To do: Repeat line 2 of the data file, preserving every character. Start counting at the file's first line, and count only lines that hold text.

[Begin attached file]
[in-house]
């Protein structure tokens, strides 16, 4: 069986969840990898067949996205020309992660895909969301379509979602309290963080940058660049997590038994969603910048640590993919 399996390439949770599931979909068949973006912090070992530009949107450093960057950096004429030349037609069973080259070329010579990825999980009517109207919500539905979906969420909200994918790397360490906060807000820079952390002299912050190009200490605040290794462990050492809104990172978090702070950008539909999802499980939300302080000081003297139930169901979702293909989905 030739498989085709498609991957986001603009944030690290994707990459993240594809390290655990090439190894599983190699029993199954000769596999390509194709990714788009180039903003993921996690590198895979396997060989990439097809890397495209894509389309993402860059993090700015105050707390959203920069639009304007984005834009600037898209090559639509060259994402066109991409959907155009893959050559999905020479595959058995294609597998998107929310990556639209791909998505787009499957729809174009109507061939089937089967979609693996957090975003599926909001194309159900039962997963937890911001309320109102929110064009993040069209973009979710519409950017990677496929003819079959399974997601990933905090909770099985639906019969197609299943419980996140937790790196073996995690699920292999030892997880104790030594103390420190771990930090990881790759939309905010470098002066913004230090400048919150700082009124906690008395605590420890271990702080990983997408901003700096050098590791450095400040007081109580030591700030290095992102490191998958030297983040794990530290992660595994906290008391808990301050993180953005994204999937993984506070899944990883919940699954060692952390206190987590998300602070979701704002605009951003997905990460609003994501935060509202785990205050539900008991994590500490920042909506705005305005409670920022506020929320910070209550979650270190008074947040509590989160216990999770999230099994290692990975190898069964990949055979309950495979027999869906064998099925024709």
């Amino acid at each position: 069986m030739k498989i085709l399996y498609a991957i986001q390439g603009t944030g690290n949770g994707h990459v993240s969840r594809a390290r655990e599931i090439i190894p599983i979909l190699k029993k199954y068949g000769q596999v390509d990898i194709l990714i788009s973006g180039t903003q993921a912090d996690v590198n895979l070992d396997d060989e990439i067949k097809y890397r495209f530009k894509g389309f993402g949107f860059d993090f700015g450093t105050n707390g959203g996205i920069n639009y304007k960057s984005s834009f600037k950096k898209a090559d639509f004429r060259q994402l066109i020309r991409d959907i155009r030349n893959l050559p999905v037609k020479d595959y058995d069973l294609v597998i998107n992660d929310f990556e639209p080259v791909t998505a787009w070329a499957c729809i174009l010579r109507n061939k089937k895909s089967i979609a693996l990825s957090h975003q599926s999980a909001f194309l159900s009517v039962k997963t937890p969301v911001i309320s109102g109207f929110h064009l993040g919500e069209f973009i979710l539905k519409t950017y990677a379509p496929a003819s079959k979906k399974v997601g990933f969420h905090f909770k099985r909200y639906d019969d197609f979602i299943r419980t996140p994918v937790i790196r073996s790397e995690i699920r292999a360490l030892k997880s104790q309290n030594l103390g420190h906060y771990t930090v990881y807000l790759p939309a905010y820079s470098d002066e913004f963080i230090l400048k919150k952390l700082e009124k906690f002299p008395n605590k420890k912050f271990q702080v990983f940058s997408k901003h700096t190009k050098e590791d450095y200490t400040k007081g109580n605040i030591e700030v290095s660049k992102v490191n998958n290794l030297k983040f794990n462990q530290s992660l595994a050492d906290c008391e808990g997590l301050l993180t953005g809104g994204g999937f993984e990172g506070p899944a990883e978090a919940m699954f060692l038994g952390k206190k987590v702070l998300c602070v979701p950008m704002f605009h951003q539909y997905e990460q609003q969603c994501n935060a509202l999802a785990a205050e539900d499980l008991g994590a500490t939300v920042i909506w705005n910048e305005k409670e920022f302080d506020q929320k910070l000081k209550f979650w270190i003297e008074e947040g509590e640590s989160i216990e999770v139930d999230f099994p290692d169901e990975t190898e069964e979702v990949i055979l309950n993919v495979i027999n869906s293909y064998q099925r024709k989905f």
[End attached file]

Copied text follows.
């Protein structure tokens, strides 16, 4: 069986969840990898067949996205020309992660895909969301379509979602309290963080940058660049997590038994969603910048640590993919 399996390439949770599931979909068949973006912090070992530009949107450093960057950096004429030349037609069973080259070329010579990825999980009517109207919500539905979906969420909200994918790397360490906060807000820079952390002299912050190009200490605040290794462990050492809104990172978090702070950008539909999802499980939300302080000081003297139930169901979702293909989905 030739498989085709498609991957986001603009944030690290994707990459993240594809390290655990090439190894599983190699029993199954000769596999390509194709990714788009180039903003993921996690590198895979396997060989990439097809890397495209894509389309993402860059993090700015105050707390959203920069639009304007984005834009600037898209090559639509060259994402066109991409959907155009893959050559999905020479595959058995294609597998998107929310990556639209791909998505787009499957729809174009109507061939089937089967979609693996957090975003599926909001194309159900039962997963937890911001309320109102929110064009993040069209973009979710519409950017990677496929003819079959399974997601990933905090909770099985639906019969197609299943419980996140937790790196073996995690699920292999030892997880104790030594103390420190771990930090990881790759939309905010470098002066913004230090400048919150700082009124906690008395605590420890271990702080990983997408901003700096050098590791450095400040007081109580030591700030290095992102490191998958030297983040794990530290992660595994906290008391808990301050993180953005994204999937993984506070899944990883919940699954060692952390206190987590998300602070979701704002605009951003997905990460609003994501935060509202785990205050539900008991994590500490920042909506705005305005409670920022506020929320910070209550979650270190008074947040509590989160216990999770999230099994290692990975190898069964990949055979309950495979027999869906064998099925024709």